WHY would the Taliban try to recruit insiders from the ranks of journalists? This was the first question that came to mind after a former student, now a journalist, sought my advice some months ago on whether to accept a Taliban offer of a hefty salary for spying on the media.
I got my answer when last month the militants reissued a 29-page decree in which they declared open war on the media. The document juxtaposes religious injunctions with prevailing media ‘malpractices’ for rhetorical effect. It prescribes different punishments for journalists, some more severe than the others.
The much-publicised decree is a ‘fatwa’ that the Taliban issued in 2012, but which was largely ignored. This time the militants’ threat prevailed: their diktat got enough coverage in the national and international media, leading to fear among journalists especially those in Peshawar and other parts of the province.
Some journalists critical of the militants stopped covering militancy and went into temporary hibernation; some even contacted the militants to get info on their newly defined limits. Since the cover page of the fatwa gave prominent display to the logo of an international media group, amongst others, journalists at the group’s Peshawar office were asked to work from home.
Living under such threats for years, the defensive strategy of journalists — to recoil in the face of an immediate threat — has so far helped them avoid giving space to the militants. Once directly threatened, Peshawar and Fata journalists would go underground. Resuming work was a possibility after some time had passed and the media was no longer an imminent target. But this time round the situation seems different.
The Taliban, at least their core leadership, is based in the country’s remote areas, from where violence was perpetrated to attract mainstream attention. From slaughtering people in Swat and Fata, to guerilla-like attacks on strategic military installations in urban centres, every militant action in the past provided a readymade story for the media. By staging daredevil attacks in full view of the national media, the Taliban made their presence felt even if headquartered elsewhere.
But more recently, fresh military action in South Waziristan has resulted in increased pressure on media outlets from the state not to run militants’ stories. Also, violence has become so pervasive that many TV channels prefer infotainment to traumatising their viewership.
More crucial, however, is the emerging scenario in Afghanistan. The strained relationship between the US and the Karzai government has not only created a dilemma regarding the future structure of power in Afghanistan, but also uncertainty for the Taliban in Pakistan. So far their material dependence on the Afghan Taliban and backing for their cause against the US had won them enough ideological and physical support inside Pakistan. But the Pakistani Taliban understand that the durability of their power depends mainly on the strength of their organisational structure within the country.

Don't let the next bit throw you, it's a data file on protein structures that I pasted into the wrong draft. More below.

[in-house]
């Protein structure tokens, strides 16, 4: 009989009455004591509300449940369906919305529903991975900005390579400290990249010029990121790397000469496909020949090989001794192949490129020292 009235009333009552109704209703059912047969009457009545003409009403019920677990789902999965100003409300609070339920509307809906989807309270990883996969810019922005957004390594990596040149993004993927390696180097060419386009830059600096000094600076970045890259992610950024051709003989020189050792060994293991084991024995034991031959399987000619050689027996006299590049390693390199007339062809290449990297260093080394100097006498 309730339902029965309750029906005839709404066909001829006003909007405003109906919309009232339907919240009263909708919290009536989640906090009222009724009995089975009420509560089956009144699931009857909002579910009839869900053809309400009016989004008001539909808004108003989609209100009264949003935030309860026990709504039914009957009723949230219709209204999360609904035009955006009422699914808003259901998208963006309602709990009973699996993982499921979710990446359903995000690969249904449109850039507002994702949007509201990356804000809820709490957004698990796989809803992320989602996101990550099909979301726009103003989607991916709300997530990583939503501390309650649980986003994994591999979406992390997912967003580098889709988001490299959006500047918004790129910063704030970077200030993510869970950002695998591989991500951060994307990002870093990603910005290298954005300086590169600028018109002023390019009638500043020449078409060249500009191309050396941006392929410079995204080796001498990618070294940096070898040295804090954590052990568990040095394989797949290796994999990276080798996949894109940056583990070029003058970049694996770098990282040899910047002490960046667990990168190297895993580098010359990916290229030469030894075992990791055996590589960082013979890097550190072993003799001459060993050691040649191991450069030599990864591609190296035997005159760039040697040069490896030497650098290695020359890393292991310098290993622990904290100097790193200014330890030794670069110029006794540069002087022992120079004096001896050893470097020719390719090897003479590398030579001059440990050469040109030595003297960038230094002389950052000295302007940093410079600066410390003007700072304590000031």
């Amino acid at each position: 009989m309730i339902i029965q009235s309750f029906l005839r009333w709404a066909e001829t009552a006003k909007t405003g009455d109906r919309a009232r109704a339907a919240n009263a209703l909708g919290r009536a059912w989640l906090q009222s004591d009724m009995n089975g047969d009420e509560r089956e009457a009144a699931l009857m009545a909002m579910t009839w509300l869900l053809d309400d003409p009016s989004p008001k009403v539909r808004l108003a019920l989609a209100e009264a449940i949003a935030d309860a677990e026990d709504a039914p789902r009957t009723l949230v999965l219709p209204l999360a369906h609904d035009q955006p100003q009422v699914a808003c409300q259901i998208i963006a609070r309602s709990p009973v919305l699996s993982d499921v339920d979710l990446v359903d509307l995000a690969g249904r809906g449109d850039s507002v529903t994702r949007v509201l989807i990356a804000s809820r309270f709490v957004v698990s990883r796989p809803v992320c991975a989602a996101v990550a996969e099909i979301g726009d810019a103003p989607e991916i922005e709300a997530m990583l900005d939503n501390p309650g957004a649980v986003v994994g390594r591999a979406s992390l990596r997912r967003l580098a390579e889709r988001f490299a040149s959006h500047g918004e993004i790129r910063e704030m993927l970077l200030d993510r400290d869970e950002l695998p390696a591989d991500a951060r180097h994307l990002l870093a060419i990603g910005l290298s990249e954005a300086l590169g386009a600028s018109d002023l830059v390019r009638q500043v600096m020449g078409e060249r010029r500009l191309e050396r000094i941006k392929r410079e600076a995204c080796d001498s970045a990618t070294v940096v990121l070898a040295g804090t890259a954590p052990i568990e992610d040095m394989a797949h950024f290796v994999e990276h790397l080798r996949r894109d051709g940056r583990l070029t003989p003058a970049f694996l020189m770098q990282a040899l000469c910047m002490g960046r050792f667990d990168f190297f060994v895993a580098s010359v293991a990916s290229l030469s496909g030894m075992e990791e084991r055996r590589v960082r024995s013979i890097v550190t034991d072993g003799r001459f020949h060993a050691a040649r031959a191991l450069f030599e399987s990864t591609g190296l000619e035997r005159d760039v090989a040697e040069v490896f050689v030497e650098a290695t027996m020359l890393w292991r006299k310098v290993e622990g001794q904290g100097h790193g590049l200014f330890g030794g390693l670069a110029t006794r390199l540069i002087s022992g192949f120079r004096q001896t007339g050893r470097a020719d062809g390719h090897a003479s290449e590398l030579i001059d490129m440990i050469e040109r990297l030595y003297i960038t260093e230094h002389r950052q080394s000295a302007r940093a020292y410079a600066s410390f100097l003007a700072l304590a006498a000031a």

Growing Talibanisation in urban areas is evidence of the militants’ increasing organisational strength, as is the centrality of the TTP’s demand for Sharia across Pakistan. This was the main demand of the Swat chapter of the Taliban in the past, while the Taliban in Fata were more interested in fighting Nato forces and jihad mainly across the border. Therefore they usually demanded freedom to move across the border.
But how effectively the Swat Taliban have hijacked the tribal Taliban’s agenda especially after Mullah Fazlullah became the TTP chief is not the issue here. The point is to understand how seriously the Taliban are trying to strengthen their organisational base in the country for which they need the national media’s support to propagate their relevance.
In other words, militants desperately need to inspire like-minded people in order to spread their network to other parts of the country. Being shrewd students of war psychology, the Taliban want to achieve maximum deterrence through minimum resources: eliminating the opposition is not only the first move, they want to launch it with a big bang.
Killing three media workers of Express TV in Karachi was a calculated effort to create a spectacle. In one way, the effectiveness of this move became evident in the prime time show of the TV channel in which the TTP spokesman’s views were solicited. He accepted responsibility for the act while the apologetic anchorperson assured militants of satisfactory coverage ignoring the fact that the TTP is a banned group. The anchorperson forgot that ‘guaranteeing satisfactory coverage’ to the Taliban meant inviting the wrath of the military, which in return would result in more violence.
What strategy should journalists adopt to stay away, at least ideologically, from the conflict in which the stakeholders — both the military and militants — are more interested in the aesthetics of war than concerned by the loss of innocent lives? In the absence of no easy solution, the least the media can do is to discourage elements within its own ranks who run with the hare and hunt with the hounds. In the Express TV case, balancing a story by accommodating multiple opinions would have been more acceptable than inviting the spokesman of a banned militant group to claim responsibility and then allowing him to preach his ideology to justify violence.
If such practices are not discouraged straight away, the time is not far when terrorists will claim coverage that is no less damaging than their capacity to inflict physical harm on the institution of the media.
The writer is a journalist. email@example.com